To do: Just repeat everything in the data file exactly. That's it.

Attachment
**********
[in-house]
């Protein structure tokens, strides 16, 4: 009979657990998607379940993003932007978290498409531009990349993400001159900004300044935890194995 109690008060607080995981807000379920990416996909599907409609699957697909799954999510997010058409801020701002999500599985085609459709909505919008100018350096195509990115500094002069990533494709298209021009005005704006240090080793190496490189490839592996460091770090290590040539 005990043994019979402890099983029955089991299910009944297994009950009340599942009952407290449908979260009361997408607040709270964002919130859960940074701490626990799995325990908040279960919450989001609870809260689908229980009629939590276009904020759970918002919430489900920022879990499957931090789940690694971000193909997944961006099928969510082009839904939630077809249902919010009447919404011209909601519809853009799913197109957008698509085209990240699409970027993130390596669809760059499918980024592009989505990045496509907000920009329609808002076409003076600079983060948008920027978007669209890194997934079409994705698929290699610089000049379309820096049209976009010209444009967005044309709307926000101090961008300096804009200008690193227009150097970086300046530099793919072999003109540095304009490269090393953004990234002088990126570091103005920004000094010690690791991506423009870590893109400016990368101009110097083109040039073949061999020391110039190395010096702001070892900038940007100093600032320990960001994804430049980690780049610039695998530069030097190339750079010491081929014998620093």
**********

[in-house]
């Protein structure tokens, strides 16, 4: 009979657990998607379940993003932007978290498409531009990349993400001159900004300044935890194995 109690008060607080995981807000379920990416996909599907409609699957697909799954999510997010058409801020701002999500599985085609459709909505919008100018350096195509990115500094002069990533494709298209021009005005704006240090080793190496490189490839592996460091770090290590040539 005990043994019979402890099983029955089991299910009944297994009950009340599942009952407290449908979260009361997408607040709270964002919130859960940074701490626990799995325990908040279960919450989001609870809260689908229980009629939590276009904020759970918002919430489900920022879990499957931090789940690694971000193909997944961006099928969510082009839904939630077809249902919010009447919404011209909601519809853009799913197109957008698509085209990240699409970027993130390596669809760059499918980024592009989505990045496509907000920009329609808002076409003076600079983060948008920027978007669209890194997934079409994705698929290699610089000049379309820096049209976009010209444009967005044309709307926000101090961008300096804009200008690193227009150097970086300046530099793919072999003109540095304009490269090393953004990234002088990126570091103005920004000094010690690791991506423009870590893109400016990368101009110097083109040039073949061999020391110039190395010096702001070892900038940007100093600032320990960001994804430049980690780049610039695998530069030097190339750079010491081929014998620093």